A beefed-up missile defense system might appear like a great idea in a time of heightened nuclear tensions. However, such improvements could have risky costs. 

The existing United States missile defense system is not all it was cracked up to, doing undependably in tests, missile defense expert and physicist Laura Grego debated on April 14 at the event of the American Physical Society. Improving the power of the system, by creating missile defense in orbit, for instance, might put the planet on a slippery slope to space warfare.

The concerns come against the backdrop of the missile tests and nuclear weapons of North Korea and the upcoming missile defense review from the US Department of Defense, anticipated in May. The study could boost up efforts to change the existing system, which includes plans to strike at missile from the orbit.

According to Grego, the missile defense is once again having its day. Improved by a rocket engine, a ballistic missile sails into orbit before freeing a warhead, which plummets to its mark under the force of gravity. Missile defense systems are made to shoot down those missiles in flight. However, today’s technology does not wholly safeguard the United States. Trials of the operation of the country have been hit or miss, often succeeding and often failing to intercept the mark. 

Even though not explicitly made for it, a network capable of preventing intercontinental ballistic missiles can also be utilized to destroy satellite because some satellites travel at speeds and altitudes comparable with such weapons. There is some example for this: in 2008, the US shot down one of their satellites that were malfunctioning. Similarly, China destroyed one of their fleet in 2007. Thus, if nations around the globe begin ramping up their missile defense, this could have the Earth tiptoeing further closer to space warfare.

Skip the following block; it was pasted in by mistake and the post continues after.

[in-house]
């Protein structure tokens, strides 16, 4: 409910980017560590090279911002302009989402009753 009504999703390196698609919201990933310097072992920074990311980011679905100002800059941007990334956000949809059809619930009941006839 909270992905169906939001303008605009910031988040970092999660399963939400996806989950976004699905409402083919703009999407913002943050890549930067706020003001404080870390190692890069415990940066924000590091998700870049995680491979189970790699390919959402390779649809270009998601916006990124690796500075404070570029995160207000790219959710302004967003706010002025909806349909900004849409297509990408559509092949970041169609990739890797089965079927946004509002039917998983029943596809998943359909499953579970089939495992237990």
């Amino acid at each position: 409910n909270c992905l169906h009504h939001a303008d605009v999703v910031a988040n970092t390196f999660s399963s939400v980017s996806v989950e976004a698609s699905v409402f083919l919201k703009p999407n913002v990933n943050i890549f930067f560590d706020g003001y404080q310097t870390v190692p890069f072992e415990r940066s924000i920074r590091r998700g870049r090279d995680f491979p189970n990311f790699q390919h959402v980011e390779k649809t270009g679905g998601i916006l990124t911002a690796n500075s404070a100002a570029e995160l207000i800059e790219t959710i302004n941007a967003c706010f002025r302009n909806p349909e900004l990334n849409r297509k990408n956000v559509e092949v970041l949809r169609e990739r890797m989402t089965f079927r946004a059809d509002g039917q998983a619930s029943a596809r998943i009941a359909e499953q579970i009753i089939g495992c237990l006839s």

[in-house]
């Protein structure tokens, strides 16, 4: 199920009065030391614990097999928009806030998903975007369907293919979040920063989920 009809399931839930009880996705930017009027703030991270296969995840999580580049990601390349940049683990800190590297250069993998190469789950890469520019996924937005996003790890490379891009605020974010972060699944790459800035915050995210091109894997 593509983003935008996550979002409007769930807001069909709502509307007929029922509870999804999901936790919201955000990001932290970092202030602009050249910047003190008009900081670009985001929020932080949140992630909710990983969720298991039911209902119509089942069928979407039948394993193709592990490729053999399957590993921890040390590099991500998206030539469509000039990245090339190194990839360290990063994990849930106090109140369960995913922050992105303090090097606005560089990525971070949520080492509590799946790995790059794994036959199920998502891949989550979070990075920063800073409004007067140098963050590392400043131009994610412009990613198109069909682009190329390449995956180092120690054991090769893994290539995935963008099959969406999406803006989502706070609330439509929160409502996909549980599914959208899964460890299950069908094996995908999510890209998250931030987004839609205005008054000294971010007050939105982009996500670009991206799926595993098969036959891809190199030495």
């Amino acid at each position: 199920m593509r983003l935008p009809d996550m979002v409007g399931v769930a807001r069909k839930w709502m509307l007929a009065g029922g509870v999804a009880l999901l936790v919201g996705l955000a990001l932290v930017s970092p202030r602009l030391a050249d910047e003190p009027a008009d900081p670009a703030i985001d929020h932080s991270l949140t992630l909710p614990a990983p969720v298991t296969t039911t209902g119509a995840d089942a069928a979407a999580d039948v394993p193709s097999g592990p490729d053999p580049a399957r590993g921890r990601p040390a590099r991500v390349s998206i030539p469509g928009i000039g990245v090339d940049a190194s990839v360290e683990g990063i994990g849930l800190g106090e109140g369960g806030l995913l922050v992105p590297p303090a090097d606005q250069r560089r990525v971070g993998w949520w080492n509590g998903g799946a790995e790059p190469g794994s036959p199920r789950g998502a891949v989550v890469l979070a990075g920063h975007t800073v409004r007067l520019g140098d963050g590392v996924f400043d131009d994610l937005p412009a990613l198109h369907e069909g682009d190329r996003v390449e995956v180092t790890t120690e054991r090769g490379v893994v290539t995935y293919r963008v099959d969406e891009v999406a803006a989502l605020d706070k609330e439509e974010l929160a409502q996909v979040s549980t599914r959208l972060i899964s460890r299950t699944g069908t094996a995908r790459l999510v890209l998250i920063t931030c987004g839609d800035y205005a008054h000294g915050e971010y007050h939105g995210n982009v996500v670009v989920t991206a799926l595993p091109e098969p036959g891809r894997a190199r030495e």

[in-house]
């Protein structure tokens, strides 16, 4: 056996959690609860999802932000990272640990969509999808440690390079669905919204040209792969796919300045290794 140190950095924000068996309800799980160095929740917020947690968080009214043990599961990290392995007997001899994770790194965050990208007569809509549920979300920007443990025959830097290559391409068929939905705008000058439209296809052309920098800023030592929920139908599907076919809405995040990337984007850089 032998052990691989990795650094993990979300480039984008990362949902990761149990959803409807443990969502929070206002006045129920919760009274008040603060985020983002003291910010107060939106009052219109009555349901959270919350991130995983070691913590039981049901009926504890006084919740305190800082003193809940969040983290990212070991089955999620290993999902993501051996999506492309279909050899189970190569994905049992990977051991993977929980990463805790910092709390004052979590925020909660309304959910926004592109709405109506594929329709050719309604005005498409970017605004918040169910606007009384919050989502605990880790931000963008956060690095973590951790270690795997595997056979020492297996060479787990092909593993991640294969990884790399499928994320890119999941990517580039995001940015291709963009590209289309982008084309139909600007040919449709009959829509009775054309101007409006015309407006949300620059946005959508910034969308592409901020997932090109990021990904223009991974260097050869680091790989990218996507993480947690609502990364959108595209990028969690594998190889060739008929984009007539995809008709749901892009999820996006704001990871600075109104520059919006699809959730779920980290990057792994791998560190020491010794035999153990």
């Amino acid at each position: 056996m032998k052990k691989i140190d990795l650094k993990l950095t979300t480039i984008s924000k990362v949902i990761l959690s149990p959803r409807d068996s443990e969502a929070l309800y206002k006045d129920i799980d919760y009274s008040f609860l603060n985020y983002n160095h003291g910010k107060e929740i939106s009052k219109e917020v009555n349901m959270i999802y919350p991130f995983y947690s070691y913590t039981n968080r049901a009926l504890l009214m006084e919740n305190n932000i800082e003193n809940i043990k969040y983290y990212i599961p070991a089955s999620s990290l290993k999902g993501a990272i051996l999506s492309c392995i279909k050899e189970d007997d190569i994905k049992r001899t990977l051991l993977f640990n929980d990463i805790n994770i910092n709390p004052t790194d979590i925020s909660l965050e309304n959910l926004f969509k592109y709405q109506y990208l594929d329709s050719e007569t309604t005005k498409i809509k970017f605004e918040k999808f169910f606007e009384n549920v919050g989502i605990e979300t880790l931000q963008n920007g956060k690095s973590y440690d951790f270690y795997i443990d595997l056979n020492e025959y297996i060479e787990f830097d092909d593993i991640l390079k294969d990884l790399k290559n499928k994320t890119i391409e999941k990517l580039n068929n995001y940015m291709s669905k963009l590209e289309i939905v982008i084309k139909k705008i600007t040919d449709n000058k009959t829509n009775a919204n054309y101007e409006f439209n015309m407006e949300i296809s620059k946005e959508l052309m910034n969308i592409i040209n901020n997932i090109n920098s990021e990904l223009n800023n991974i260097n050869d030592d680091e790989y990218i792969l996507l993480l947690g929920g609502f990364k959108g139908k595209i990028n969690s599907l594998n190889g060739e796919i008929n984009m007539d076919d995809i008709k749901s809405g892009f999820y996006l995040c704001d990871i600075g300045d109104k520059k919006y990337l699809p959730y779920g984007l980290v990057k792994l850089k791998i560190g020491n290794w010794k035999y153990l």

With the use of anti-satellite weapons could have a massive consequence that includes long-lasting space debris, which could ruin spacecraft. Even if nations stop from utilizing ground-based missile defense systems for their anti-satellite capacities, there is another push to bring missiles into space. US politicians have frequently floated the concept of taking weapons to orbit as means to get around limitations of the ground-based networks. 

Missile defense researcher and MIT physicist Theodore Postol have a different concept for safeguarding the Us, at least from North Korea. It is a drone, flying above the sea of North Korea, could bring an interceptor, which could shoot down a weapon in the early stage of flight.